Having your own server is great – whether for business or for personal use, it gives you much more freedom to do things the way you want it. But unless you go with a managed hosting service, where the datacenter or hosting company takes care of your server for you (including hardware and software maintenance), you will need to learn how to manage everything. [Load Balancing Servers]
The most important thing is security – the Internet is pretty much today’s battleground, and there are plenty of unsavory people out there who would love to have access to your data and your hardware. There’s big money in it, too, which makes things worse – which is why it is paramount that you secure a server before going live.
There are a lot of things that you need to take care of when it comes to securing a server, but if you’re starting out, it can get pretty overwhelming fast. That is why I created a checklist of things you absolutely must do before launching a server – it will take care of most security problems that you may run into, so it would be wise if you implemented it right away. [Guide on WordPress Hosting]
The single most important thing for security in any digital environment is a strong password – it is the first (and often last) defense against any attacks, and it’s quite surprising how many people still don’t understand that.
You need to use strong passwords everywhere – for your account, for your root account if you have it activated, for MySQL databases (and especially the root account!) – basically, for everything. Any other measures are worthless if you have a weak password that can be guessed or brute forced.
The best way to go is to use a random password generator like KeePass – it will create very strong passwords that are nearly impossible to crack, and stores your passwords database/list in an encrypted file – this is probably the only password that you need to remember. KeePass works on all platforms, so you’ll have no trouble logging in from anywhere. [How to Set Up Password less Login – WP Guide]
Permissions are very important – they define who can access and modify directories/files on a Linux system, so you need to make sure that they’re reduced to the owner and group that created them. This is usually taken care of by the control panel, so it’s recommended that you use one and do everything through it if you don’t want to worry about file permissions. CPanel and Plesk are the most popular, but there are plenty of alternatives, like ISPConfig, Virtualmin and VestaCP, all of which are free.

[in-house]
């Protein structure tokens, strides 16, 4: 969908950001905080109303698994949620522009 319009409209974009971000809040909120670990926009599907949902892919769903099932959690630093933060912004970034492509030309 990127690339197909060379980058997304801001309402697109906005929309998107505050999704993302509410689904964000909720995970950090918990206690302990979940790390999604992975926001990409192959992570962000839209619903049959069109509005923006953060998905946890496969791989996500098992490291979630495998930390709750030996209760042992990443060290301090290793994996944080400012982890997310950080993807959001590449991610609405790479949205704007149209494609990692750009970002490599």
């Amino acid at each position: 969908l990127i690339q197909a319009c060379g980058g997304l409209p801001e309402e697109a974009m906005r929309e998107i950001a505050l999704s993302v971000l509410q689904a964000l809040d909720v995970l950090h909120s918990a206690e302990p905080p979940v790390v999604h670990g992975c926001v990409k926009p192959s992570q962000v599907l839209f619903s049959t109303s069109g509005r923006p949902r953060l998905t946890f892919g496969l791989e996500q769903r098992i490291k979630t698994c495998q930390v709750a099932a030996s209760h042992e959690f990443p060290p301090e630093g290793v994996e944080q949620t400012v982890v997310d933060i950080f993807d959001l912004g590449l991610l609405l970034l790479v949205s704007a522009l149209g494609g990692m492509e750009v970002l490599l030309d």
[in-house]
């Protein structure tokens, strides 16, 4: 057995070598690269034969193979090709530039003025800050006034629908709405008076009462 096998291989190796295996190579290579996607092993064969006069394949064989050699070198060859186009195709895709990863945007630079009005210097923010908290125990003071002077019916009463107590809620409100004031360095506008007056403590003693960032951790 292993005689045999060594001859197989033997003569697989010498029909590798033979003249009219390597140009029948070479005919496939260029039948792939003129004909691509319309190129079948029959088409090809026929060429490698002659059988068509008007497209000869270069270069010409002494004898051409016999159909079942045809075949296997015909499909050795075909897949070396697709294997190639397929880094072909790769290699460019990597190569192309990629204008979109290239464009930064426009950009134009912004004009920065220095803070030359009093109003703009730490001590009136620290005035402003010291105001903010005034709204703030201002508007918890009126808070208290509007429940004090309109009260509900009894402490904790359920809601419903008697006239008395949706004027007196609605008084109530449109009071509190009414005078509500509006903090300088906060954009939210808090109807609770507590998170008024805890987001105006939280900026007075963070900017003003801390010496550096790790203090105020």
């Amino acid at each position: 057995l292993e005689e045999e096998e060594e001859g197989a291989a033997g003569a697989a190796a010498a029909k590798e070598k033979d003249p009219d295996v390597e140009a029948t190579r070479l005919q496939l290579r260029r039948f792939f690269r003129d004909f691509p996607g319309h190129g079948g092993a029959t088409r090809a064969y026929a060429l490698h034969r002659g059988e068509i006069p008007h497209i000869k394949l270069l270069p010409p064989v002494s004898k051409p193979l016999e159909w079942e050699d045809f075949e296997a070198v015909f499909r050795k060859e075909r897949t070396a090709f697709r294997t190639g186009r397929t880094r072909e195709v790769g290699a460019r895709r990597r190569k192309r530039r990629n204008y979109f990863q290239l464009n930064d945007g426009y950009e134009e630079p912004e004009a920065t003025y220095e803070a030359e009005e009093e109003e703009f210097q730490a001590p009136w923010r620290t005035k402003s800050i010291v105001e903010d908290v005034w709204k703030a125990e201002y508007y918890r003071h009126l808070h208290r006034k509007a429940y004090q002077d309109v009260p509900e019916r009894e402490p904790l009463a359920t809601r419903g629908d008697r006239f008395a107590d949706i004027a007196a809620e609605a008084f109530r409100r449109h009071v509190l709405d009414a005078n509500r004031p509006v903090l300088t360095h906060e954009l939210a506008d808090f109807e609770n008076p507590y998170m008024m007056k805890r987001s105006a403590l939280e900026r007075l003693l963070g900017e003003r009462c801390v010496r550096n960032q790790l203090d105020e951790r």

The firewall is a must have for any server – if you don’t use it, all of your applications and ports will be exposed to the world and you’d have no way of restricting their usage. This is why it’s very important to activate and configure it before going live. A basic configuration would entail blocking all the ports from communicating with the outside world, and excluding the HTTP, SSH, FTP, POP/IMAP, SMTP and other ports that you will use.
This way, you’ll have no potential openings for an outside attack. The firewall can even be configured to block DDoS attacks (by blocking offending IP addresses), although if you’re under a serious ongoing DDoS attack, that will not help much – you’ll need a more reliable hardware solution. But for basic security against probes and hackers, it is more than enough.
Brute force attacks are quite widespread nowadays – they’re completely automated, with a probe that finds your open ports and login URLs, which then passes this information to a brute force software that tries every password combination they can come up with (often from a dictionary, less often by a random algorithm).
If you use strong passwords, these attacks are highly unlikely to be successful, but they’re still a drain on your system resources, since every attempt creates a new connection to your server. Fortunately, you can easily block them using specialized software like Fail2Ban, which limits the number of attempts to login and blocks the offending IP (either for a limited time, or forever).
It’s pretty easy to install and configure Fail2Ban to protect your SSH, MySQL, FTP ports, as well as login pages for any CMS like WordPress, Drupal and Ghost. Just don’t forget to exclude your IP, or set a reasonably high number of retries (7-10 should be enough), so you don’t accidentally block yourself out of your own system.
If your server somehow got compromised, there is still hope – you can use rootkit and malware scanners to keep you informed of any successful hacks, as well as remove the affected files. RKHunter and Linux Malware Detect work well together, scanning for pretty much every known malware for Linux. You can automate their jobs with cron, so you can run a scan and report every day.
This is just the basic list of things you should do to ensure your server is protected from malicious software and outside attacks – it should take care of 90% of your security concerns. The rest depends mostly on the software you use, so you’ll need to figure out the best ways to protect those small security spots yourself. Generally, just keeping everything up to date will be enough.
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